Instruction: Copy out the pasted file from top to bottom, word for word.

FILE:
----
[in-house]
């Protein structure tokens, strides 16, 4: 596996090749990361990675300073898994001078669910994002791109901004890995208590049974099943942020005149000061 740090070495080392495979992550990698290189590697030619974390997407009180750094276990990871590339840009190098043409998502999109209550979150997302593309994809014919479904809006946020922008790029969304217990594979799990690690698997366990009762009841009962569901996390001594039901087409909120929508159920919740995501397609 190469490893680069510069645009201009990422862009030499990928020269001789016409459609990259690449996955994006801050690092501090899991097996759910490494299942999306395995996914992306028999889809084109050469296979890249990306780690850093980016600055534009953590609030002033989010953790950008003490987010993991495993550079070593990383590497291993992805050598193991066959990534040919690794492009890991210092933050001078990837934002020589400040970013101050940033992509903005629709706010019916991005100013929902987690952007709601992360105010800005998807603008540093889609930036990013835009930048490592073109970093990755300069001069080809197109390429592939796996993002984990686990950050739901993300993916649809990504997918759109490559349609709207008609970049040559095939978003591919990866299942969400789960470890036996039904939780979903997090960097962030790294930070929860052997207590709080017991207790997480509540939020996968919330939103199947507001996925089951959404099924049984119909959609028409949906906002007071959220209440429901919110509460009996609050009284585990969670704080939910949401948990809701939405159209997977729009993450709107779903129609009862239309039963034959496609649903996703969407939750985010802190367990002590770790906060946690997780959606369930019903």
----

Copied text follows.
[in-house]
């Protein structure tokens, strides 16, 4: 596996090749990361990675300073898994001078669910994002791109901004890995208590049974099943942020005149000061 740090070495080392495979992550990698290189590697030619974390997407009180750094276990990871590339840009190098043409998502999109209550979150997302593309994809014919479904809006946020922008790029969304217990594979799990690690698997366990009762009841009962569901996390001594039901087409909120929508159920919740995501397609 190469490893680069510069645009201009990422862009030499990928020269001789016409459609990259690449996955994006801050690092501090899991097996759910490494299942999306395995996914992306028999889809084109050469296979890249990306780690850093980016600055534009953590609030002033989010953790950008003490987010993991495993550079070593990383590497291993992805050598193991066959990534040919690794492009890991210092933050001078990837934002020589400040970013101050940033992509903005629709706010019916991005100013929902987690952007709601992360105010800005998807603008540093889609930036990013835009930048490592073109970093990755300069001069080809197109390429592939796996993002984990686990950050739901993300993916649809990504997918759109490559349609709207008609970049040559095939978003591919990866299942969400789960470890036996039904939780979903997090960097962030790294930070929860052997207590709080017991207790997480509540939020996968919330939103199947507001996925089951959404099924049984119909959609028409949906906002007071959220209440429901919110509460009996609050009284585990969670704080939910949401948990809701939405159209997977729009993450709107779903129609009862239309039963034959496609649903996703969407939750985010802190367990002590770790906060946690997780959606369930019903």